Have students record examples and understandings of the literary terms discussed in Week 3 in their reading response journals. Collect journals on a daily basis to assess students’ understanding of terms. Use this information to guide and redirect teaching as needed.
Continue reading parts aloud in class and assigning some for homework.
Discuss meter, iambic pentameter, and other poetic devices used in various parts of the play. Introduce iambic pentameter with the reading of Dr. Seuss’s Green Eggs and Ham. Clap out the beat of the lines to better hear the iambic pentameter. Explain how Shakespeare uses the rhythms that are already in language to create the patterns in a line of poetry. Clap out the example, "But soft, what light in yonder window breaks?" Discuss and illustrate how Shakespeare mostly wrote in blank verse, which is a metrical pattern composed of lines of unrhymed iambic pentameter.
Act out the fight scene in Act III, scene i. Discuss the escalating violence between the families and the similarities to current-day situations.
Discuss the explosive scene between Juliet and her father, framing it with the lens of what was expected of children, especially girls, during that time period. Discuss what has and has not changed in parent-teenage relationships.
Complete through Act III, scene v. Give an Act II quiz if desired.
Continue reading parts aloud in class and assigning some for homework.
Discuss the impact of Juliet’s “first” death and the Friar’s involvement.
Ask students what fate is. Pose the question, Do you believe in fate? Discuss the idea of fate, as understood in the time of Shakespeare. Ask where fate intervenes in the play. Discuss a quote from another play that shows a different look at fate that admits that what happens to us may have more to do with our own shortfalls than fate:
The fault, dear Brutus, is not in our stars, But in ourselves, that we are underlings.
Have students record their thoughts on this question in their reading response journals. In small groups, have students discuss their opinions on fate and give examples of fate in their own lives or in other literary examples or movies.
Finish the play.
In preparation for the culminating project, have students rank the same list of social offenses as they did at the start of the unit, except this time, the list will identify the elements of the play that corresponded to the first list (if desired, use Visual Ranking):
After student teams rank and try to come to consensus on the list’s order, have them compare their before and after lists. Discuss current-day situations that they see are similar to the problems listed.
Discuss the culminating project in detail in which students apply the themes and issues within the play to modern life and work on solutions to age-old problems. Tell students they will present their findings and solutions to an appropriate audience and create appropriate products to supplement their message, such as a multimedia presentation, brochure, newsletter, flyer, or wiki. Examples include the following:
Some examples from which to choose:
Assign groups. Hand out the action plan (doc) and discuss options for presenting to an audience. Refer to the suicide prevention (doc) and violence (doc) action plans as examples. Explain that this document is a working document that will help through the brainstorming, planning, and implementation stages of the plan to make a difference in the school, community, or even the world.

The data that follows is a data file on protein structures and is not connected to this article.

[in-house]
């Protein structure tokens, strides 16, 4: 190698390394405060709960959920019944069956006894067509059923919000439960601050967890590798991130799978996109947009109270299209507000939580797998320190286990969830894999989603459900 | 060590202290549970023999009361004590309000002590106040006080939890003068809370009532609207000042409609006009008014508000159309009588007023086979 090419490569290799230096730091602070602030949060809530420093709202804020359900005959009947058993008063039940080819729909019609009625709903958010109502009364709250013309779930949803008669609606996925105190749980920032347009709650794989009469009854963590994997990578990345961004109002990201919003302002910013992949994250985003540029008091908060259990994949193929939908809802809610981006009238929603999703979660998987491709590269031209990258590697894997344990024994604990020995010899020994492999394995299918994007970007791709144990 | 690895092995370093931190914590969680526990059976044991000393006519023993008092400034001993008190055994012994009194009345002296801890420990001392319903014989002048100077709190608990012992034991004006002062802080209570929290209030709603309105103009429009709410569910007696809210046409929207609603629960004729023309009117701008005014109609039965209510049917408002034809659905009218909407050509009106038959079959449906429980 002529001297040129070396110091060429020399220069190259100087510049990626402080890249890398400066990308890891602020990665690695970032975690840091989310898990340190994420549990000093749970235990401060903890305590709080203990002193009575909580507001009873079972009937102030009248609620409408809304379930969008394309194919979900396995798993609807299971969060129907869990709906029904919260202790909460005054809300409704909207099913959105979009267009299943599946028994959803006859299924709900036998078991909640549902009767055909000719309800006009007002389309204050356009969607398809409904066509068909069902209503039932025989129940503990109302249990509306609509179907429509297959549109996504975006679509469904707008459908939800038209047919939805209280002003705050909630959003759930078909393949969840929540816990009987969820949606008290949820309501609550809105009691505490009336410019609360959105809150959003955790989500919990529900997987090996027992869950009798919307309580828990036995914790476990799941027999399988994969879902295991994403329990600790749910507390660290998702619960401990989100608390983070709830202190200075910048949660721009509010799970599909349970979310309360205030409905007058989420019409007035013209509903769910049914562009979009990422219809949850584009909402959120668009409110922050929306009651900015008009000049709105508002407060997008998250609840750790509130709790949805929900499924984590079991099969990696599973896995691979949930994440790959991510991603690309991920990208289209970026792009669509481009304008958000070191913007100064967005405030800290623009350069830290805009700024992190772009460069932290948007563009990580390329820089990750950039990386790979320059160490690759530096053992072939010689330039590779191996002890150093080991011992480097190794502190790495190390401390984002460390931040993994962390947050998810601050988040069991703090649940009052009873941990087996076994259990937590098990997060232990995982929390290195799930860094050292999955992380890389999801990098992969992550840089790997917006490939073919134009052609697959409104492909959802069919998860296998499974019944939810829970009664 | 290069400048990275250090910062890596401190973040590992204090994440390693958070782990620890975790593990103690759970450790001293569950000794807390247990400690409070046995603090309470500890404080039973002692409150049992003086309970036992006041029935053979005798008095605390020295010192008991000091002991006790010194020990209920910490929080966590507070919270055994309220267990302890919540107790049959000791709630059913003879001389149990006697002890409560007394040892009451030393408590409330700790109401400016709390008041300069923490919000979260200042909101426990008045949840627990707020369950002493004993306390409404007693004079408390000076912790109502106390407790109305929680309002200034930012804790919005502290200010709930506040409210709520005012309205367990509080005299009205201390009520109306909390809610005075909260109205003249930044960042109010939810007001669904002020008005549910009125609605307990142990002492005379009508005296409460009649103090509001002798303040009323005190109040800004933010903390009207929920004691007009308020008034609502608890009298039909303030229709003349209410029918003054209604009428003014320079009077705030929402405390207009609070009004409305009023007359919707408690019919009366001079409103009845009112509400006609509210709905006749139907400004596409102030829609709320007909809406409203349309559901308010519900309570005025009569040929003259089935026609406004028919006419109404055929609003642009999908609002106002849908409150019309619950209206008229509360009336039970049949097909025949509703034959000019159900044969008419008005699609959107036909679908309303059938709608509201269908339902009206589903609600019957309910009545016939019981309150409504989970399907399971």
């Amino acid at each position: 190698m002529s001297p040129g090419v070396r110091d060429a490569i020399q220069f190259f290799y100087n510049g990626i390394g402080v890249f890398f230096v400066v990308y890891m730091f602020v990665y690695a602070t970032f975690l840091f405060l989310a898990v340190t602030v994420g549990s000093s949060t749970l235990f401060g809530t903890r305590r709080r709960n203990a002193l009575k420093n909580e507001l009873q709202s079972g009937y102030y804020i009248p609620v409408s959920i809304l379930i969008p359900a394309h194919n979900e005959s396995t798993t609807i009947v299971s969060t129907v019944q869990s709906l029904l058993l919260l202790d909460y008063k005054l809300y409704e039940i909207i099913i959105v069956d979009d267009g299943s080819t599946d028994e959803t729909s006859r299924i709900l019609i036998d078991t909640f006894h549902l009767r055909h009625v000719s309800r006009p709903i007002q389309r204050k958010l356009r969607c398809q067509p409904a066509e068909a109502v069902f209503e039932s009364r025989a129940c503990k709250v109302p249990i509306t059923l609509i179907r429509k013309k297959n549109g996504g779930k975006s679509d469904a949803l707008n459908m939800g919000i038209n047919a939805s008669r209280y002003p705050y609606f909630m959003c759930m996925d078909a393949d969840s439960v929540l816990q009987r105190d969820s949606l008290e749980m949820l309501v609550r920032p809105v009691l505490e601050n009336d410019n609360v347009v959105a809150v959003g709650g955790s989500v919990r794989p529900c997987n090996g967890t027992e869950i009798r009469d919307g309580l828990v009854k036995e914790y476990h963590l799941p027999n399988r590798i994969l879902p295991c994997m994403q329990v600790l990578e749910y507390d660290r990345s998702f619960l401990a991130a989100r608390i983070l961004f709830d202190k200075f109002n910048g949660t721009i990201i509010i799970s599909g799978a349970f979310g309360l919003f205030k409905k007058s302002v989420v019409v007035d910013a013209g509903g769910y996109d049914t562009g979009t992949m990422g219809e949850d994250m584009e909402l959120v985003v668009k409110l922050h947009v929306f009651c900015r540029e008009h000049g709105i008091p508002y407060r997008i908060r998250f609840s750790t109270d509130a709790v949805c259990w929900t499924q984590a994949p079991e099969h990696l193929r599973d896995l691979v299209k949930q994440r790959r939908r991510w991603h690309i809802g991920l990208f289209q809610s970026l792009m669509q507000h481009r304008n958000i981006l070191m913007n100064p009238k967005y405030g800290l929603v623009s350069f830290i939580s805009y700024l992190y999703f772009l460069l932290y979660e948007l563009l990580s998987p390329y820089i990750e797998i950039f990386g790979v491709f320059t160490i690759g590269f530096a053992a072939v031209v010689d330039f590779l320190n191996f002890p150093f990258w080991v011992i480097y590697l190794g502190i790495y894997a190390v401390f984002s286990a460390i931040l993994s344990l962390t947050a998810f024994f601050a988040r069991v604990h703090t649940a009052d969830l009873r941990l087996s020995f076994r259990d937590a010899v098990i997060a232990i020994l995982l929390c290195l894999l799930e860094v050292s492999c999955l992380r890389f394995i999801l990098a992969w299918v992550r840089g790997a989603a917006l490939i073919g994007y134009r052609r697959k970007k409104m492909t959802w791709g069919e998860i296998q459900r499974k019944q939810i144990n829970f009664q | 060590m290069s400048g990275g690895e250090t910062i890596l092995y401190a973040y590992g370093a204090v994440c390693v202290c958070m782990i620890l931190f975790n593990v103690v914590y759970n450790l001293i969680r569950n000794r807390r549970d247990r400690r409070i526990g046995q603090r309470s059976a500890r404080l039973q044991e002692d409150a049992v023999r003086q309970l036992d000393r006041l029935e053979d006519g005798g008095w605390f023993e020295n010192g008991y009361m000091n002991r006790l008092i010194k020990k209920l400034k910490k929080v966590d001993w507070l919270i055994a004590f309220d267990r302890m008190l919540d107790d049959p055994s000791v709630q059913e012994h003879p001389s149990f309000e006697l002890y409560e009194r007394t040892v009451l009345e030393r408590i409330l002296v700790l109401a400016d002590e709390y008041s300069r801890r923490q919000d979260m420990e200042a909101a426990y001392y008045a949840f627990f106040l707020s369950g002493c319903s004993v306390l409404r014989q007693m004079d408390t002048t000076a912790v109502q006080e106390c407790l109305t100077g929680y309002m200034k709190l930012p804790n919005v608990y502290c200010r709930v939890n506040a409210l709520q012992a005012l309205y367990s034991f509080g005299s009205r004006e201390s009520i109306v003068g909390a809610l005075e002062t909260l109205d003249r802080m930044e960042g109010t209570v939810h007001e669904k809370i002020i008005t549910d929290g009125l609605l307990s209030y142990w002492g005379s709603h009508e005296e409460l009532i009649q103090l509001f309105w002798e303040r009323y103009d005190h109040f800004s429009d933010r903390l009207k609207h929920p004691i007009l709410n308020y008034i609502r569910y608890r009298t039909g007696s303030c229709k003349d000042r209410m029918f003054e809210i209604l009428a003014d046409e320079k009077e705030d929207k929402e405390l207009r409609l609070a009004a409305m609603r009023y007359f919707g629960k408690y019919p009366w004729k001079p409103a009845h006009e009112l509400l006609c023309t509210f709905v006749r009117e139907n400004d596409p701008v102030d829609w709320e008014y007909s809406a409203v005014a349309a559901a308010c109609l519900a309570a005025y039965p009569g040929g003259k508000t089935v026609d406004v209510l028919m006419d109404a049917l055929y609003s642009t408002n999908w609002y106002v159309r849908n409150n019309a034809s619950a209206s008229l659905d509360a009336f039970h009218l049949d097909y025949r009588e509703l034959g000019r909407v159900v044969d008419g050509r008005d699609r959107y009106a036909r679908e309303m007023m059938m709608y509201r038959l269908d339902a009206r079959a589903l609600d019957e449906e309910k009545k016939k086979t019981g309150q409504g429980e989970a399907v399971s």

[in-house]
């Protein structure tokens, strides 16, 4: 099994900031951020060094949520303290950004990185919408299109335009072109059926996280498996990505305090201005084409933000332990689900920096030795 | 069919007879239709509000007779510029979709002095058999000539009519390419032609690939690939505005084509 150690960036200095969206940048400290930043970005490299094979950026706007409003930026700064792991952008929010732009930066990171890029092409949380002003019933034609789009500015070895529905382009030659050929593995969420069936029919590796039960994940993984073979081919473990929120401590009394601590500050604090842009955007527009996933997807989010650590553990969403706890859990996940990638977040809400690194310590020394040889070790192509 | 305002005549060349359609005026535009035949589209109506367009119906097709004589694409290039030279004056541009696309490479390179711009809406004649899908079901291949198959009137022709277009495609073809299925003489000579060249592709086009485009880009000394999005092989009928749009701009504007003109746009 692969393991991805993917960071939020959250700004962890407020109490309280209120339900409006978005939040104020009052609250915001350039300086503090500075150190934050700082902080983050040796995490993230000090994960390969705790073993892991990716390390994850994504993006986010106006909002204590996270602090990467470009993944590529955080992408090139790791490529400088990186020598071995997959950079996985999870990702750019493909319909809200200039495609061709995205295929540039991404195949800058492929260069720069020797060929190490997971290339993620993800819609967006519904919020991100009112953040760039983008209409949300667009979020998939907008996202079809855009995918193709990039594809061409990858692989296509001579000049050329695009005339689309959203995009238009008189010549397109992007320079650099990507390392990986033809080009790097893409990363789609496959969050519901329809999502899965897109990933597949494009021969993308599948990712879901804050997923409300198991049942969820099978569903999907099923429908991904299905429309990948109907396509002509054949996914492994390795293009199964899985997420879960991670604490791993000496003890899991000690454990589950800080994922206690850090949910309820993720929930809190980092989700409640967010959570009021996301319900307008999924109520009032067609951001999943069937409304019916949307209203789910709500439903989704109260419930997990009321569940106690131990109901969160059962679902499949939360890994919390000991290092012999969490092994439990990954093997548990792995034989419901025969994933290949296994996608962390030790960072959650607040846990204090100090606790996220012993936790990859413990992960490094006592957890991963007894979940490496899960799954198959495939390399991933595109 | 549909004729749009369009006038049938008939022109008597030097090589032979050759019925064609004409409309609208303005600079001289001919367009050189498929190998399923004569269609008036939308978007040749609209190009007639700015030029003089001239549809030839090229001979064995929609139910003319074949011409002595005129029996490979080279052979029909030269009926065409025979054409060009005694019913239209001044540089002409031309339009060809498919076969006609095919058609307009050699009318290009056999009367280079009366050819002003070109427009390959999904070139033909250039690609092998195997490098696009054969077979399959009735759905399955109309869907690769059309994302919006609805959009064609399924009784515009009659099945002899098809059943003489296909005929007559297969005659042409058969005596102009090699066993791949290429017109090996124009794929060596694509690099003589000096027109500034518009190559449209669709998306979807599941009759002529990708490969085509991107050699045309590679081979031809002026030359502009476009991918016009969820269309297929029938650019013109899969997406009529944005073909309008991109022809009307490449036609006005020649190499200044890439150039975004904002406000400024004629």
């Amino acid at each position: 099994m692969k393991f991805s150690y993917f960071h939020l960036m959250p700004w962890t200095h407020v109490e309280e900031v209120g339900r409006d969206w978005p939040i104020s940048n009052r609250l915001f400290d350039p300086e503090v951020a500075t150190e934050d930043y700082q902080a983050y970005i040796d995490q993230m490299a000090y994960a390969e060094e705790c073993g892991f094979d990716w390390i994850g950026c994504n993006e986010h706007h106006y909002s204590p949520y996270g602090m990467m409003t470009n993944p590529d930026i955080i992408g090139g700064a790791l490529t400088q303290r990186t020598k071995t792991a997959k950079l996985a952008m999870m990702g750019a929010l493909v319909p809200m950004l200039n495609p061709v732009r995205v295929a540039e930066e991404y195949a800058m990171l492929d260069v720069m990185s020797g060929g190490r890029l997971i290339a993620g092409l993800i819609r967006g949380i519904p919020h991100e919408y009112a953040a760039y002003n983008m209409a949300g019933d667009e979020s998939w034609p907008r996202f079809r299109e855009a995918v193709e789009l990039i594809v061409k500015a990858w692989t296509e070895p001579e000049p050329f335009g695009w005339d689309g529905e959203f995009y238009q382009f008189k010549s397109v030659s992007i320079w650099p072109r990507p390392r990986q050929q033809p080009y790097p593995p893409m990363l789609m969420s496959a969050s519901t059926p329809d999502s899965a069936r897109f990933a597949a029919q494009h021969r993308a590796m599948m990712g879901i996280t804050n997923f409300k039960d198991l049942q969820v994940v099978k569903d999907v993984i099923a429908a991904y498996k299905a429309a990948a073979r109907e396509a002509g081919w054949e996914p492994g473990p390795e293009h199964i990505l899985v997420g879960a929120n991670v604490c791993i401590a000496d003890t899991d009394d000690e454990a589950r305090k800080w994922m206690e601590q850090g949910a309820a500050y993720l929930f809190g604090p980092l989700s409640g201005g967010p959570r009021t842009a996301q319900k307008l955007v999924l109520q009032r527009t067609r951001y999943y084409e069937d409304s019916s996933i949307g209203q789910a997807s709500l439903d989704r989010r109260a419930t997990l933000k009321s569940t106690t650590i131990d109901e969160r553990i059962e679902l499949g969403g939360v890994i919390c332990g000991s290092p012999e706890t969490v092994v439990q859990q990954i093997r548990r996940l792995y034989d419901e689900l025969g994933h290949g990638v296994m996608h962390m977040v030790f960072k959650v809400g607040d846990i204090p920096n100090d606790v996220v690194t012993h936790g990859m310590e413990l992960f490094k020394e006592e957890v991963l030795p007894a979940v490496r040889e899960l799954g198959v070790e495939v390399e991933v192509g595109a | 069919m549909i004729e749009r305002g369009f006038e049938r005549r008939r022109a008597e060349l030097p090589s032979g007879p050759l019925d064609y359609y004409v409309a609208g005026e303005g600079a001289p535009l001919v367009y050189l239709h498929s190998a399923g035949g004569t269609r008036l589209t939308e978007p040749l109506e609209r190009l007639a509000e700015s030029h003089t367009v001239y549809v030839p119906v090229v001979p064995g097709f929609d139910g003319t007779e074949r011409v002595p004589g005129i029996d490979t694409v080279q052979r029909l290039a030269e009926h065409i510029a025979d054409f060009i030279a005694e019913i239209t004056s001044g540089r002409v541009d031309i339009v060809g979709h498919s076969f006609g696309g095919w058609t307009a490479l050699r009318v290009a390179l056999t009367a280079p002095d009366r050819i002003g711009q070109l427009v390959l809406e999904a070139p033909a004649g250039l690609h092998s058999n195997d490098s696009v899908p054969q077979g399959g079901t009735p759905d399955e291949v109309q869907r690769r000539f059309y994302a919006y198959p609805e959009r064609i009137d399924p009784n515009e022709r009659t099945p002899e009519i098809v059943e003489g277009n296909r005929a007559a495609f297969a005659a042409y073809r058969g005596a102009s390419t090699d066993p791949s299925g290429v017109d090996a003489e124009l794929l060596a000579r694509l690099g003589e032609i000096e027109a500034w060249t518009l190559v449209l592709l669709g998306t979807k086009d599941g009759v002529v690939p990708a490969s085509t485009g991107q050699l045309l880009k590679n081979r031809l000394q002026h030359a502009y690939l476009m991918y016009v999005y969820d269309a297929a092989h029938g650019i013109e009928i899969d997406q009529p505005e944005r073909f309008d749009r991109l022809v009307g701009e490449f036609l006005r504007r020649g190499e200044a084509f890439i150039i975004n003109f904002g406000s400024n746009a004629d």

During the research phase, have students use the research form (doc) to help them keep track of their resources while they research the current needs of the community and determine a course of action. Refer to the sample research form (doc) for guidance in completing the document. Discuss the minimum requirements for research when completing the accompanying products (brochures, presentations, wiki, and so forth). Provide the project scoring guide (doc) at the beginning of the project so students can self-assess as they present their message and associated products. Discuss how they need to tie in what they have learned from Romeo and Juliet and answer the Unit Question, How does Shakespeare still speak to a 21st century audience?
Show samples of student projects to give students a sense of the content, but do not spend too much time on any of the samples. A brochure template (doc) is available for students who need extra guidance, but students should be encouraged to develop their own unique ideas to help solve difficult problems. As the project progresses, meet periodically with each group to review their action plan to ensure they are on track. Have each group turn in their completed action plan, which includes an assessment of individual contributions along with any associated materials they created to support their presentation. After student groups meet with you individually, have groups meet with each other to receive feedback. Ask students to use the peer feedback form (doc).
After all teams have presented to their respective audiences, provide a class session-or an evening meeting when parents and administration can attend-for students to discuss their experiences, what they presented, and how their message was received. Finalize the project discussion by allowing students to reflect on the Essential Question, How does literature help us better understand ourselves?
This Unit Plan has been adapted from US sample and localized.
Year/Form: Form 4 to Form 5
Subjects: Literature in English
Key Learnings: Themes and Issues, Literary Terms
Time Needed: 4 weeks for the unit, plus 2–4 weeks for the culminating project, depending on the amount of time provided in class, depth/complexity of the student projects, and availability of the audience to whom students will present